Earlier this year, Singapore-based AirTrunk told DCD that its 60MW Singapore data center is set to go live around mid-2020. Is Leong concerned about a shift in that direction - and if so, how will Equinix compete?

One part of Equinix's response is a $1bn joint venture between Equinix and Singapore sovereign wealth fund GIC announced in 2019. So far, this venture is starting with plans for Equinix to develop and operate four hyperscale-focused data centers in Europe - but Leong hinted this might be extended.

Equinix “will be announcing something” in Asia with a partner on the hyperscale front, she suggested.

However, she also stressed that there's still plenty of life in the enterprise sector: “Our part in this is to ensure that we are part of the ecosystem. We want to make sure that we have this continued momentum with hyperscale, and the ability to attract enterprises to Equinix. After all, enterprises will continue to embark on their hybrid and private cloud strategy. We believe in participating in [the hyperscale] space, [but] we will continue to maintain our leadership in our overall cloud ecosystem.”

It does seem there is ample room for growth in and around Singapore. Some 20 percent of Equinix’s more than 10,000 global customers are in the Asia Pacific region.

Raising a Smart Nation

Specifically in Singapore, Equinix supports the government's Smart Nation aims, which are built around the pillars of a digital economy, digital government, and digital society. “I think our vision for Singapore is to really be a part of Singapore’s Smart Nation goals,” said Leong. “To build a digital society is about having access to the latest technology to enhance everyday life, from finance, healthcare, education, and every single sector. We want to be a partner with the government in that.”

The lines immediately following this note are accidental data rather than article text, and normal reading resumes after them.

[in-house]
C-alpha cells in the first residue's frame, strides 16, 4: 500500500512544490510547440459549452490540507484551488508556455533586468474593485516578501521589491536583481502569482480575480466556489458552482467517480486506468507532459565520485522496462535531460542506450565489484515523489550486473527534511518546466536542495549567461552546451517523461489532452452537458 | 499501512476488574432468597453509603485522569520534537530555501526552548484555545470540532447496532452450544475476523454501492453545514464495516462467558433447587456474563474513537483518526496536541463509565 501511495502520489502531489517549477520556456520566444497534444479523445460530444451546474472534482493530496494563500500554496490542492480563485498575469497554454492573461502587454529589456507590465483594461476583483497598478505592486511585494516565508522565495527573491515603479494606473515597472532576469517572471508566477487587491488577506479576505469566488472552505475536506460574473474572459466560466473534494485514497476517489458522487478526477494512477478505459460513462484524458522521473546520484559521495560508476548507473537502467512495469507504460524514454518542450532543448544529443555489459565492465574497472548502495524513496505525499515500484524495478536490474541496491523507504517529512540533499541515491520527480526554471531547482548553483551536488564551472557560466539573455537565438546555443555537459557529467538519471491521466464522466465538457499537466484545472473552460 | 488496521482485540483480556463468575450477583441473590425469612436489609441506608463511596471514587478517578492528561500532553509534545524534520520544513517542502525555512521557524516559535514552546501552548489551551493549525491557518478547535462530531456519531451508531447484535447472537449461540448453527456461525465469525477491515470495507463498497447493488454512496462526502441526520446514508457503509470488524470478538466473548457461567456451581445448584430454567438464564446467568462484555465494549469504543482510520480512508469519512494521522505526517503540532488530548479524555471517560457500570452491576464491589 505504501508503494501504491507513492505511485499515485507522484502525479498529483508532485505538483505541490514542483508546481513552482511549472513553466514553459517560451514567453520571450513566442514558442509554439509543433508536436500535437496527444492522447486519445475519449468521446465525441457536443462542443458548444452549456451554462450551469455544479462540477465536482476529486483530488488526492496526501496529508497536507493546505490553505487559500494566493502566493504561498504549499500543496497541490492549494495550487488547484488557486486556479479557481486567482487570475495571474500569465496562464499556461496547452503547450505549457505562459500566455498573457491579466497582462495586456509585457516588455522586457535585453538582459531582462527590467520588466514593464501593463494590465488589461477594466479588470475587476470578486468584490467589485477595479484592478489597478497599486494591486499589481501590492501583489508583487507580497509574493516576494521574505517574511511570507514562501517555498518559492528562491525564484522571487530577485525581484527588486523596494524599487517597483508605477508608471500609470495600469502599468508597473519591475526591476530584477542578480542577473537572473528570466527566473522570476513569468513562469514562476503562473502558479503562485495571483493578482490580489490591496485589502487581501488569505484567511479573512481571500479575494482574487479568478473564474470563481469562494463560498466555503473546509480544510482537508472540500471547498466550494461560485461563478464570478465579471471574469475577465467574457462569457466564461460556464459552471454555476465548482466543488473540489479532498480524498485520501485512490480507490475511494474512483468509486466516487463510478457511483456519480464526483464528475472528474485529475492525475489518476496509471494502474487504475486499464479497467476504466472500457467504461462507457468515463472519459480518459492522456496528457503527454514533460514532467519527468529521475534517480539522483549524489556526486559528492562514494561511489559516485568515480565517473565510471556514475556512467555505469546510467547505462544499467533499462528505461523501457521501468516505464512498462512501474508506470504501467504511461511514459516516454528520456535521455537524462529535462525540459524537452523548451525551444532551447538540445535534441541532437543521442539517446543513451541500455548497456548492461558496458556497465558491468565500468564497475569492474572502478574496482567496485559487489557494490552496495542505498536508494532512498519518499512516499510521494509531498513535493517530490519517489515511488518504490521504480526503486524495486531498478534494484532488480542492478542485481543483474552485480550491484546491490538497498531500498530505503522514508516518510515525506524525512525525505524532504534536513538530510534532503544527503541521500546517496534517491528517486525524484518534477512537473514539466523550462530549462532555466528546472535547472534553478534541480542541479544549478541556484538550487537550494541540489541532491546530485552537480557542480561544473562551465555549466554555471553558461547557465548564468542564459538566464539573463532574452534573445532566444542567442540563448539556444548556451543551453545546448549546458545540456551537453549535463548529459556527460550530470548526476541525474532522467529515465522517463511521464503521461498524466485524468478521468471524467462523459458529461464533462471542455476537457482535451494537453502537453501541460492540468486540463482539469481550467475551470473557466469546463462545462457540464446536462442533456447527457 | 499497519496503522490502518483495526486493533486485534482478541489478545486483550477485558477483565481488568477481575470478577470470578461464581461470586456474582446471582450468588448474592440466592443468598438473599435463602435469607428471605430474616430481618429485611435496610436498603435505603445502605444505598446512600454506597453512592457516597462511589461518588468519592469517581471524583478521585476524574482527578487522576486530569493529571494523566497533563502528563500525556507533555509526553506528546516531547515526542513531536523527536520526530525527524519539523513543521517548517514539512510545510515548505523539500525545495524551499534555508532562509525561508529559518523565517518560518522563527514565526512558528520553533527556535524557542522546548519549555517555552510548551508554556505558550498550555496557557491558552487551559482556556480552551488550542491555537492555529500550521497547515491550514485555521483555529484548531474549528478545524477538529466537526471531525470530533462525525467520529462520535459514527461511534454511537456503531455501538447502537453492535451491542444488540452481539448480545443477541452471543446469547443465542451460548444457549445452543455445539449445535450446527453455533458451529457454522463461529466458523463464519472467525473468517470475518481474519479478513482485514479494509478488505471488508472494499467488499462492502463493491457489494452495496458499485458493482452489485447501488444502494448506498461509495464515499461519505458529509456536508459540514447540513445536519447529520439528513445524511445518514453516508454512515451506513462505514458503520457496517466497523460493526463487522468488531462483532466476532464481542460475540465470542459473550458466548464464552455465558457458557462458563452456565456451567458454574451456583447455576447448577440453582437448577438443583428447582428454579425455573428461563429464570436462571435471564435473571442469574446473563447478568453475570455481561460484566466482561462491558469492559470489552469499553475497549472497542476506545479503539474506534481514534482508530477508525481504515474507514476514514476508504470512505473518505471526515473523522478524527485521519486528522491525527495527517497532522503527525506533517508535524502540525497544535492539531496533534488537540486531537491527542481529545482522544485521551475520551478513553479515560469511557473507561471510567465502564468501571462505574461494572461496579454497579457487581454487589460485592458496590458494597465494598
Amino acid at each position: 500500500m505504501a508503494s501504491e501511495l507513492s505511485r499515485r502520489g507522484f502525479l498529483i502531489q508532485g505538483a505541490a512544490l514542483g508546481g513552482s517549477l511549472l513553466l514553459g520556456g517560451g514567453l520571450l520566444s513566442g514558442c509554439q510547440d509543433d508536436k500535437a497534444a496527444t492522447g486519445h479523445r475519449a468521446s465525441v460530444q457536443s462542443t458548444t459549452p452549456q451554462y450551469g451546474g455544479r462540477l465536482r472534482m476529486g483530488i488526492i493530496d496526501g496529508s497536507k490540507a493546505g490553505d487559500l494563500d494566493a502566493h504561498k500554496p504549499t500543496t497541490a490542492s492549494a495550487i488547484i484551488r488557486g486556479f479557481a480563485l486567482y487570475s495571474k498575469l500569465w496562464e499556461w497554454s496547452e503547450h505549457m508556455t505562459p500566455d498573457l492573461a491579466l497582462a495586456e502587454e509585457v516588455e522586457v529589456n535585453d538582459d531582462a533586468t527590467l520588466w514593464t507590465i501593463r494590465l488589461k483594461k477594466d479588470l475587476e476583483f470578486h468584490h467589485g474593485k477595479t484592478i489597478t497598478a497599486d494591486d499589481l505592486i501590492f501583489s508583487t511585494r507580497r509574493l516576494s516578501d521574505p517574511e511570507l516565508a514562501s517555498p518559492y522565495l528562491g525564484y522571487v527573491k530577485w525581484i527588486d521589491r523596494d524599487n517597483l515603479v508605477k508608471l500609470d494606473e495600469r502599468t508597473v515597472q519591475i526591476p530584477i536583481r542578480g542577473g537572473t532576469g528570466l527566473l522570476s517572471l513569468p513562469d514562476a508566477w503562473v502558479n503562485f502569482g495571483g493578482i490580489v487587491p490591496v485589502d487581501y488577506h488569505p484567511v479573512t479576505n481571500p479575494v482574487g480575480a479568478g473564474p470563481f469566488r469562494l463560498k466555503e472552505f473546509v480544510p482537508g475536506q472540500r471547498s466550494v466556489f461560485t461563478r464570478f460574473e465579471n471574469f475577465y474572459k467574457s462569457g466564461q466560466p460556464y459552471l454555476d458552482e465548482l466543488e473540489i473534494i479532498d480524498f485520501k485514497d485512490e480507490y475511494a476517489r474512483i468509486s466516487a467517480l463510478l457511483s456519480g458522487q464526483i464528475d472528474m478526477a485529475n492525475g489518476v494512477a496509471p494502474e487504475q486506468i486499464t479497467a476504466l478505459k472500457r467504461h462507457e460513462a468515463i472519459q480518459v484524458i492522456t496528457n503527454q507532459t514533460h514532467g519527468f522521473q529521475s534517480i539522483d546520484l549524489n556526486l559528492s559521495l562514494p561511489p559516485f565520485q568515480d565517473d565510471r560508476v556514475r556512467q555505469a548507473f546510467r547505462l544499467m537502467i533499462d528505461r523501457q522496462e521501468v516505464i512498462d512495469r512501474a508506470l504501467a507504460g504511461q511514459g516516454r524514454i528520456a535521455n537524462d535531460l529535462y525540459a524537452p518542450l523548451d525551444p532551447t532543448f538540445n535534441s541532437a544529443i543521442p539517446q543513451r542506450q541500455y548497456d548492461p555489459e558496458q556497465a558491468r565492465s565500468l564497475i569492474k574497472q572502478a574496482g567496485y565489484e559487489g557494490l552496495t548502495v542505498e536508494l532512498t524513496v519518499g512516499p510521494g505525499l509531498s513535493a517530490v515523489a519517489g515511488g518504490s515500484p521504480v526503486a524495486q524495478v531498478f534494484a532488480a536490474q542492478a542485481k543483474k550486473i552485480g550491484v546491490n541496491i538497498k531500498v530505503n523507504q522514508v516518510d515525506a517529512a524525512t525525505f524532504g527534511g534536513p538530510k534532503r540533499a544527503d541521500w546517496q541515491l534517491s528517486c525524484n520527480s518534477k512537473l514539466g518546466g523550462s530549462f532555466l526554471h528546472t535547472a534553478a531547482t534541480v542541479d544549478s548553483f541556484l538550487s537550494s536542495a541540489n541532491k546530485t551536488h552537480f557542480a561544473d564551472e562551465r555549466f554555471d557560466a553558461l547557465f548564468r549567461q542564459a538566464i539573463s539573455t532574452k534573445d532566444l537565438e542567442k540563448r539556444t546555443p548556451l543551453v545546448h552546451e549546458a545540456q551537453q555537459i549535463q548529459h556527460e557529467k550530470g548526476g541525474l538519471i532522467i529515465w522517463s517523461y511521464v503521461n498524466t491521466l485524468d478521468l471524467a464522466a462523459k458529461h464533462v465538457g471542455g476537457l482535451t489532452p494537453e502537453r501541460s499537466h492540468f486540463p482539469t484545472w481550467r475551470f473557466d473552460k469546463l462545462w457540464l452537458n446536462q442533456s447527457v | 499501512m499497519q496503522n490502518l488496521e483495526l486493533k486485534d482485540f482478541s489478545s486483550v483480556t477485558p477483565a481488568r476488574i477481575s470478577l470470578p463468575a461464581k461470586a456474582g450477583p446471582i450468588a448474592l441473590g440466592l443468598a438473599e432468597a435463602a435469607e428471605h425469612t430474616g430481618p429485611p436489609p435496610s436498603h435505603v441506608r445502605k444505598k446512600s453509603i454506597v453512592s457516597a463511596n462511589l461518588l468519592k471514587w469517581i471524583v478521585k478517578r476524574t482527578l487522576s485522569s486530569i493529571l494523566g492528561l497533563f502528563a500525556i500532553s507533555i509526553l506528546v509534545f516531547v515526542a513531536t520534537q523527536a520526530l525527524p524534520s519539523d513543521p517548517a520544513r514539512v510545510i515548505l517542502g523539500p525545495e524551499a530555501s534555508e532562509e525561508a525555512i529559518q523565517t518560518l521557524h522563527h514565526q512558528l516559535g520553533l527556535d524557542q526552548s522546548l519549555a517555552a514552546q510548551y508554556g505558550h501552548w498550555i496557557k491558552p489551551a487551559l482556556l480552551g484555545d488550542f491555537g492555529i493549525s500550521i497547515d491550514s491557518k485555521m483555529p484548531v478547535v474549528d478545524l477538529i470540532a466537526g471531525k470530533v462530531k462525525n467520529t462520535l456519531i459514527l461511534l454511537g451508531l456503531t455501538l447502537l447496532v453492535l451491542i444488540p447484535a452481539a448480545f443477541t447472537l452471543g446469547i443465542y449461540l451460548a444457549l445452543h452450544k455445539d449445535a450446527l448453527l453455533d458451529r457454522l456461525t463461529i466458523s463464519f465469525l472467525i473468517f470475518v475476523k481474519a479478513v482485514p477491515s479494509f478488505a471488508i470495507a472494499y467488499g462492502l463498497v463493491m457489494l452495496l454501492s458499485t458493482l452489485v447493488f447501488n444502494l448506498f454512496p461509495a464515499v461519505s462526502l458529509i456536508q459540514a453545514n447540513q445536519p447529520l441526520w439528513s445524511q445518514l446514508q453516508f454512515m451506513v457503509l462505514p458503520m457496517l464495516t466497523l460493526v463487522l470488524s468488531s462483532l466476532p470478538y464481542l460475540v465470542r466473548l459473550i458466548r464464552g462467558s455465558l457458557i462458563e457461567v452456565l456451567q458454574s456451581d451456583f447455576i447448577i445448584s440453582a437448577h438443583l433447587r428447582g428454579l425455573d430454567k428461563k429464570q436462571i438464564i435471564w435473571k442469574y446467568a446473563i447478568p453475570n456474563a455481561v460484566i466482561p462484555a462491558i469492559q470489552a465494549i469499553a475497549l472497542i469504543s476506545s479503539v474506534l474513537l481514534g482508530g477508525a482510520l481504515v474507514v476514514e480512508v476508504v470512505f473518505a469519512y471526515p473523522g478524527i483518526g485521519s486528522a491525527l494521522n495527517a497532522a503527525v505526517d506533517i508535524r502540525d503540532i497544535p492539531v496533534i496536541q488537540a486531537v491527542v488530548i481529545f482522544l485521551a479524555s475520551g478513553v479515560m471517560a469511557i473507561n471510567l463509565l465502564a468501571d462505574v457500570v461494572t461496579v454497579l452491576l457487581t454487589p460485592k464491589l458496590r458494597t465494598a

Singapore has a National AI strategy, which wants the country to become a global hub for developing, deploying and scaling AI solutions. and Leong wants to be part of this: “[The AI strategy] really means that the Singapore government plans to deepen the use of AI technology to transform the economy and fundamentally change the business landscape to gain more productivity and create more areas of growth.”

It's easy to see the reasons for her enthusiasm: AI means data and distributed processing, she says, and this means a need for more compute and interconnection.

According to her, the data needs to be analyzed at the edge, preferably in proximity to users so, of course, having four data centers across the city-state is a benefit: “You need to have a digital infrastructure that has the ecosystem and platform to enable that AI to basically be at customers’ fingertips right at the edge. Even in Singapore, you won’t want your data residing in the West when your outcomes need to be in the East. For me, it is all about latency, performance and the customer interaction.”

“Singapore has a lot of startups, a lot of cloud-first company which are basically embarking on the first phase or second phase of digital transformation,” she said, noting that many of these enterprises are now actively exploring or deploying AI.